A day after a deadly earthquake hit Nepal, its aftershocks continued to be felt in Delhi and the adjoining areas of NCR on Sunday morning. Experts, however, pointed out that areas along the Hindon river are the most vulnerable due to the presence of loose soil content.
The affordable housing destination of Ghaziabad, which has around 300 residential and commercial high-rises, is also vulnerable in the event of earthquakes, they said.
Geologically, Ghaziabad forms a part of the Indo-Gangetic alluvium where soil is full of silt, sandy and loamy. According to disaster management experts, nearly 2-4 km areas along river Hindon are more vulnerable in the event of any major earthquake.
“It is because the soil here is loose and sandy. Buildings like those in the trans-Hindon areas and also near NH-58, which lies close to river Hindon, are more vulnerable to earthquakes,” said Manoj Kumar Singh, a disaster management expert, previously posted at Ghaziabad.
Singh had conceptualized and was instrumental in the preparation of the city disaster management plan (CDMP) in 2012-13.
He said that some builders compromise the structural safety of buildings and also the load bearing capacity.
“There are norms which are to be followed from the foundation to the topmost floor of the building. But the builders generally follow these only up to some floors. It is the responsibility of the development authority to ensure that buildings are earthquake resistant and comply with norms,” Singh added.
He also raised concerns over the mushrooming hubs of unauthorized colonies. Ghaziabad has over 200 identified unauthorized colonies with lakhs of people residing near Pratap Vihar, Loni and Khoda areas.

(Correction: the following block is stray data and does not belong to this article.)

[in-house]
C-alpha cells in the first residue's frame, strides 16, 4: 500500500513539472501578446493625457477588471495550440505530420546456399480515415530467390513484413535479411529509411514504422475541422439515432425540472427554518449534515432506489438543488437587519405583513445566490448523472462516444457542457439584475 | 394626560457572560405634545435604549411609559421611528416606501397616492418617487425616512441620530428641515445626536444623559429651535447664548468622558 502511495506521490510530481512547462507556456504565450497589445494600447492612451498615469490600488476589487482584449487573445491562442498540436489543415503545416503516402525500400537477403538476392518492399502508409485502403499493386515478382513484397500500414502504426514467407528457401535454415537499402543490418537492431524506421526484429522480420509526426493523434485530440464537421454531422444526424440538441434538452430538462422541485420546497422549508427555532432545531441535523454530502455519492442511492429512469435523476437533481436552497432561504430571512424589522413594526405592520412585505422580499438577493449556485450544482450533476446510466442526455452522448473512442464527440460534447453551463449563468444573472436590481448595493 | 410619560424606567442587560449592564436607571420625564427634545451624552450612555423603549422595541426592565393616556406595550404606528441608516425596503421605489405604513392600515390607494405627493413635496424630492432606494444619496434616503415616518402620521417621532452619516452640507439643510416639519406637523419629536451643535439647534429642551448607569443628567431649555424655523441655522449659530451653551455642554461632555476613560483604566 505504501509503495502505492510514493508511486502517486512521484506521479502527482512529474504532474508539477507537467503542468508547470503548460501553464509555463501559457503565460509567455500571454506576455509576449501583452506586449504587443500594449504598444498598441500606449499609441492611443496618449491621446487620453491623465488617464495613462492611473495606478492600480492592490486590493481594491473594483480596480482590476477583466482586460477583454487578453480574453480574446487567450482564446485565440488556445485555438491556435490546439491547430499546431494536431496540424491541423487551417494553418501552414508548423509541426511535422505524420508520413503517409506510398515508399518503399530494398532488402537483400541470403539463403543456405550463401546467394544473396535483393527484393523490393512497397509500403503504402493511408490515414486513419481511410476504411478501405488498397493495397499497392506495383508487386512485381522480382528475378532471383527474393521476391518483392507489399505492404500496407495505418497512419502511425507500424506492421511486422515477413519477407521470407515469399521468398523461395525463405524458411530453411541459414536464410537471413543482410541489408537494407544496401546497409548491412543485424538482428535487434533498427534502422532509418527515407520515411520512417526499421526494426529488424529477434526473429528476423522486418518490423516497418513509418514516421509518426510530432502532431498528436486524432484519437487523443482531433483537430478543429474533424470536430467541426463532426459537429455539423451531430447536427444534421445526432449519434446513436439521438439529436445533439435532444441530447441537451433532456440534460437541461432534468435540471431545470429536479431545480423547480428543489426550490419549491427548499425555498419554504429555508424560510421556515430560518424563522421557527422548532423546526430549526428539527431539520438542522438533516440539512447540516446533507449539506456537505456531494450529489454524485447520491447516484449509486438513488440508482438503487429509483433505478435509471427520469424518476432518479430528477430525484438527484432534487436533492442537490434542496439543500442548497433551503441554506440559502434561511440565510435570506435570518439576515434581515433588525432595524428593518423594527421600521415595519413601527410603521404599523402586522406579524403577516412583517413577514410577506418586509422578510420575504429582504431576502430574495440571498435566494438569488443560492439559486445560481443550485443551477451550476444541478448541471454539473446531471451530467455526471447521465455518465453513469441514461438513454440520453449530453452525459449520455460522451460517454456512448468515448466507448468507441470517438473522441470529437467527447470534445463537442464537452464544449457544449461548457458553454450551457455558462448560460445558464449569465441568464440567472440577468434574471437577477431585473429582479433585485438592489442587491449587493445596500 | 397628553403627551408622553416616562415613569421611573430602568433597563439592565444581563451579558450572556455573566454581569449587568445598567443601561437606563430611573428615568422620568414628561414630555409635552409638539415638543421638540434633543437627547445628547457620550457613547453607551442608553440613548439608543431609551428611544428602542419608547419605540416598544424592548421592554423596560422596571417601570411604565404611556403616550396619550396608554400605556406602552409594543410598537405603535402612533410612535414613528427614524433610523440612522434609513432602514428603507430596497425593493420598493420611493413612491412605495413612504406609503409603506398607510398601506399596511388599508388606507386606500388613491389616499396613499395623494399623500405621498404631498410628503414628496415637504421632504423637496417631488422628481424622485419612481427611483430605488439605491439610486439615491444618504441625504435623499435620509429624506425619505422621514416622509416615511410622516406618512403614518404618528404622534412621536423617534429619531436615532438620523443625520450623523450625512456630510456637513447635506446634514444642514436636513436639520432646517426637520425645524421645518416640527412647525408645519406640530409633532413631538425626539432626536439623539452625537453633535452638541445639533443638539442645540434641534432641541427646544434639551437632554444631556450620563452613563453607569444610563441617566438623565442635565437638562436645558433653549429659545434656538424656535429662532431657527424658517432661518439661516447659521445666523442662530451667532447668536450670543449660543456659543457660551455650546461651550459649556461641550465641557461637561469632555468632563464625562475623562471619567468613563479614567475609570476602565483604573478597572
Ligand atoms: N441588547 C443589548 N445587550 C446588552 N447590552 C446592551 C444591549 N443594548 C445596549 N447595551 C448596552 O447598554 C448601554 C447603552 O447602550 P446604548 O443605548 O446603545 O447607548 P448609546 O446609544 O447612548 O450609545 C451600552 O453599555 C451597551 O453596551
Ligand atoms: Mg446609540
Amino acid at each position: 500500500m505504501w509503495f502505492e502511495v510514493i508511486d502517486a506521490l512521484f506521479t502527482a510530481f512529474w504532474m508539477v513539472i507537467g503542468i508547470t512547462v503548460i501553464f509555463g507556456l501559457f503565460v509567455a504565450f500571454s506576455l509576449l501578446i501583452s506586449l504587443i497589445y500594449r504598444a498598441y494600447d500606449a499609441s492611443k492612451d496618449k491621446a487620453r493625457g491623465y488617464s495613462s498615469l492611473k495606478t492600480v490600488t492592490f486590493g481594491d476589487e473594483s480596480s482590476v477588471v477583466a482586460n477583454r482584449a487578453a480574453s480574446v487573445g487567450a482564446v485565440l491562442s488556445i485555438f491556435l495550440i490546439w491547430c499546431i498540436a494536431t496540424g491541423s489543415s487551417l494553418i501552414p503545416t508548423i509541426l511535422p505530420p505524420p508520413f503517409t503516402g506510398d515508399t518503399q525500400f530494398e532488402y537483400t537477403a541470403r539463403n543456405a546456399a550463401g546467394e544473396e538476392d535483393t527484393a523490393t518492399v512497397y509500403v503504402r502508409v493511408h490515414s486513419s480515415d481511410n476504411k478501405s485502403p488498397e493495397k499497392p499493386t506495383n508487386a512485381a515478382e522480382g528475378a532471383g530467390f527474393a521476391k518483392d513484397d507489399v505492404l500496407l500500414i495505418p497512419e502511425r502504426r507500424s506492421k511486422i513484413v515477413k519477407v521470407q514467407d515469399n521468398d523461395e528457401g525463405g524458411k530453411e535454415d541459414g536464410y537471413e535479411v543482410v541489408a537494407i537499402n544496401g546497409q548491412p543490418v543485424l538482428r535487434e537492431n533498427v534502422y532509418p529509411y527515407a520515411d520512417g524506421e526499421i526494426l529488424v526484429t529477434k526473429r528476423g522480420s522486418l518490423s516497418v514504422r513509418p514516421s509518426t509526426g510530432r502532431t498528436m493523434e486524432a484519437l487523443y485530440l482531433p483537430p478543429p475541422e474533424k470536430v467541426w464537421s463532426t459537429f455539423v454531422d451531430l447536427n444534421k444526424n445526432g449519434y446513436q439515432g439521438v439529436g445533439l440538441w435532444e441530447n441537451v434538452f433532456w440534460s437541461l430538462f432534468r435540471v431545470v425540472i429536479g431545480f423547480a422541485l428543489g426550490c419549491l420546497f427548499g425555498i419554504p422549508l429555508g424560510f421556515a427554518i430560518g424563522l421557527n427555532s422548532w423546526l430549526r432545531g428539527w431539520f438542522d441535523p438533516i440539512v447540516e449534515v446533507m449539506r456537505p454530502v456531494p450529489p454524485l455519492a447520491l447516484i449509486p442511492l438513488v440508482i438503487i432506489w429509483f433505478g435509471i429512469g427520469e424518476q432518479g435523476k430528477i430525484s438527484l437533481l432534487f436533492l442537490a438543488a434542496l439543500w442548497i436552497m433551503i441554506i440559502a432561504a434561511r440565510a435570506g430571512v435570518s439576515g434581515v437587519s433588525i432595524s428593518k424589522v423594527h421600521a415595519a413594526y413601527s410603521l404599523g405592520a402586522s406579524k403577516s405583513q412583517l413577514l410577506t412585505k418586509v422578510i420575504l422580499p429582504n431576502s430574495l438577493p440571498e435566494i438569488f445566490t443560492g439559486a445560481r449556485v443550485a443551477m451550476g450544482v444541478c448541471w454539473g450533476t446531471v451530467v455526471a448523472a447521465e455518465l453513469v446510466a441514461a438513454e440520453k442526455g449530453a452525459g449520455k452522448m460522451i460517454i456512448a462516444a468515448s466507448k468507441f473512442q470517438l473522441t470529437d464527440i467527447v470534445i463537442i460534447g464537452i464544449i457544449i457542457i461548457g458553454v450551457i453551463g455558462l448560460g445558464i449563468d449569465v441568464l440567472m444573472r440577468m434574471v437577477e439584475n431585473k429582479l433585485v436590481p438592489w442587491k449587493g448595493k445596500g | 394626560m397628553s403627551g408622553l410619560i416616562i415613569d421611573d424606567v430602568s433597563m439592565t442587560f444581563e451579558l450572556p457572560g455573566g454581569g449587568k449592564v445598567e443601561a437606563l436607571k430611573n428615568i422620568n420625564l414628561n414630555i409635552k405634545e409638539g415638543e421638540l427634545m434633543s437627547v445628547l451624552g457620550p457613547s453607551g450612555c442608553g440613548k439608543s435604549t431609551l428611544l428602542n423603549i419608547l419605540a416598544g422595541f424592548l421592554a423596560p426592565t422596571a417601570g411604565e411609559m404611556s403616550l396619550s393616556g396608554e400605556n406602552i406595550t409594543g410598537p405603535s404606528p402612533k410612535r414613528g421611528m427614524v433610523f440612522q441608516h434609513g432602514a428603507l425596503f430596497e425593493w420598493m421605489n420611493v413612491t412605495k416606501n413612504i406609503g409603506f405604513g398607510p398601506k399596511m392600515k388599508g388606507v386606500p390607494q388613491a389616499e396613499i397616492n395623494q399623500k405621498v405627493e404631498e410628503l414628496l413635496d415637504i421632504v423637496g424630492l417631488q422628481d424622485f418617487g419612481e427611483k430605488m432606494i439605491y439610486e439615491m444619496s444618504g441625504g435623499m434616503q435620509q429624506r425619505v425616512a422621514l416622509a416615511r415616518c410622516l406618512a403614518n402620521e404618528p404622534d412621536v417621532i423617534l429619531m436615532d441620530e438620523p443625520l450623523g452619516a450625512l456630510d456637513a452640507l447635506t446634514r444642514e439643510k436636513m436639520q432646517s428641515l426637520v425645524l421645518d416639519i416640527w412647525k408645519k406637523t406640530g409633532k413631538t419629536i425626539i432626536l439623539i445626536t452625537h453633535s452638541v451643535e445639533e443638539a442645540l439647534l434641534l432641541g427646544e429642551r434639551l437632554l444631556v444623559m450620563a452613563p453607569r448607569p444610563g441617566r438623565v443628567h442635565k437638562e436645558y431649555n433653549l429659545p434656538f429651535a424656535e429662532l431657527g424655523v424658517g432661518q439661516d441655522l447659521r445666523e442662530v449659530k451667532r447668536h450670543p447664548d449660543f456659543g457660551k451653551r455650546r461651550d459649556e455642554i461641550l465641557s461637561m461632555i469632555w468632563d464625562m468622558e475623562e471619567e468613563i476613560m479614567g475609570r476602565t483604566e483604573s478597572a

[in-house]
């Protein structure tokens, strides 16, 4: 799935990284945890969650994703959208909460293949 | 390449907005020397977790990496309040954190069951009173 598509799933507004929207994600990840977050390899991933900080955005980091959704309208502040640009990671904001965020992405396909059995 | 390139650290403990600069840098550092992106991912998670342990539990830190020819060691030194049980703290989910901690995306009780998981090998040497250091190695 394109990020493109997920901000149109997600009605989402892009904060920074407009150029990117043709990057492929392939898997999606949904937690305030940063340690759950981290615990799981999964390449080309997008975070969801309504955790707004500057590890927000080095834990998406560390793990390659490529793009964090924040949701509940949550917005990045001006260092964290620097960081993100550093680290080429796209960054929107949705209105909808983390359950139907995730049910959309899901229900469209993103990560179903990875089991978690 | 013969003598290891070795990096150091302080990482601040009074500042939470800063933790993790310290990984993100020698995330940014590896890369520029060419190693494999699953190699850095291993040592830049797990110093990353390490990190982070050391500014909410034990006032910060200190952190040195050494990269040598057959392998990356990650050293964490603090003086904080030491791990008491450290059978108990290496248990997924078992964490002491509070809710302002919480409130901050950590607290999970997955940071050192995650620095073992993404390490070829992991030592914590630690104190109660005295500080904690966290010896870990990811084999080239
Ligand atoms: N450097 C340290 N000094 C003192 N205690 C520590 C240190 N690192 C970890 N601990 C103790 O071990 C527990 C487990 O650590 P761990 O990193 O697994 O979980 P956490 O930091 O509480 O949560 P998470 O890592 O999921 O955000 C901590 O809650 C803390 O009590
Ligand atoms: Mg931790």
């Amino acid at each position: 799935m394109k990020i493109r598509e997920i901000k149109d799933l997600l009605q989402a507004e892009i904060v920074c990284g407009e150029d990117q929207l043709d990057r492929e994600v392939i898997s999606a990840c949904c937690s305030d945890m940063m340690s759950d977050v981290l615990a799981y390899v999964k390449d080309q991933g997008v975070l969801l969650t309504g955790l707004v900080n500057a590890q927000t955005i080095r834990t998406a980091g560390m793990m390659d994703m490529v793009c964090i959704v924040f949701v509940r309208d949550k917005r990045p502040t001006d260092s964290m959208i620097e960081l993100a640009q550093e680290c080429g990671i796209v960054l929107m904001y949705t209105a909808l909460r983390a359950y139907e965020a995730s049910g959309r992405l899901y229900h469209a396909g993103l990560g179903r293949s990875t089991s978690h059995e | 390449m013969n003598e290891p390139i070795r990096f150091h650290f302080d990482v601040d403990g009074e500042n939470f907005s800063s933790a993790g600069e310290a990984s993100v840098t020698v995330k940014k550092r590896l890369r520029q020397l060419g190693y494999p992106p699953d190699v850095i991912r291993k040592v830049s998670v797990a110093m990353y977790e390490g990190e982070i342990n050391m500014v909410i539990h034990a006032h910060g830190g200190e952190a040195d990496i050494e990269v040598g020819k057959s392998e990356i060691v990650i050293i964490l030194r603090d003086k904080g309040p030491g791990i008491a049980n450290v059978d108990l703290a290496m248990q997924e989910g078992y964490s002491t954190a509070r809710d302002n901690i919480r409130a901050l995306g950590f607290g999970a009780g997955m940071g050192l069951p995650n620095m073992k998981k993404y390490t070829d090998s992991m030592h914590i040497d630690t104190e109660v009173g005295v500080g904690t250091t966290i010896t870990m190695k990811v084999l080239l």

The buildings there are made with local material and follow unplanned construction mostly in violation of norms.
Apart from the unauthorized colonies, the city has also seen rapid development of multi-storied buildings that have been developed over single unit plot properties in the last decade, overlooking building by-laws and structural safety norms.
According to CDMP, the city has already felt around nine different earthquakes since 2007. Experts also feel that despite proper codes and practices laid down for design of earthquake resistant buildings, implementation and enforcement is a major issue.
On the other hand, senior town planning officials of the Ghaziabad Development Authority said that the builders follow codes and norms and even deposit a certificate from a structural engineer who certifies the structural safety issues of the project, while it is under construction.
“This certificate is obtained at the time of map approval. The building plan is further vetted by organizations like the Indian Institute of Technology (Roorkee). The buildings in Ghaziabad are earthquake resistant,” said SC Gaur, chief architect and town planner.